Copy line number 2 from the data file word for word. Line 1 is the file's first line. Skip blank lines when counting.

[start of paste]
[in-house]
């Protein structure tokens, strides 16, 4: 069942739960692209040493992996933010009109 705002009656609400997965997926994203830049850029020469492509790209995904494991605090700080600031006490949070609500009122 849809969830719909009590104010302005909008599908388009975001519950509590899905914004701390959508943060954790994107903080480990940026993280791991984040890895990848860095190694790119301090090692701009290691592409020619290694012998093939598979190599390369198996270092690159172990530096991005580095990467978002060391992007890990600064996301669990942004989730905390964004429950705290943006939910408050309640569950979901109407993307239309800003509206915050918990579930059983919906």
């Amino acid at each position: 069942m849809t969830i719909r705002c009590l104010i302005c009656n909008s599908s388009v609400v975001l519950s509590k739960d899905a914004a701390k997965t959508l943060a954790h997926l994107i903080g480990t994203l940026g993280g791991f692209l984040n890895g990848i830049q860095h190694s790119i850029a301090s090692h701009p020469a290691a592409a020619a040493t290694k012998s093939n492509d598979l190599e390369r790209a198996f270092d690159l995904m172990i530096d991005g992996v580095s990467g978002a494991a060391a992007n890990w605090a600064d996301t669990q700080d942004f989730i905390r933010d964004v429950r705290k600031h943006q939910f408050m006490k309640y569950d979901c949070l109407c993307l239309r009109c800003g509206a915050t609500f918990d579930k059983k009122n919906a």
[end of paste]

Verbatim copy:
């Protein structure tokens, strides 16, 4: 069942739960692209040493992996933010009109 705002009656609400997965997926994203830049850029020469492509790209995904494991605090700080600031006490949070609500009122 849809969830719909009590104010302005909008599908388009975001519950509590899905914004701390959508943060954790994107903080480990940026993280791991984040890895990848860095190694790119301090090692701009290691592409020619290694012998093939598979190599390369198996270092690159172990530096991005580095990467978002060391992007890990600064996301669990942004989730905390964004429950705290943006939910408050309640569950979901109407993307239309800003509206915050918990579930059983919906």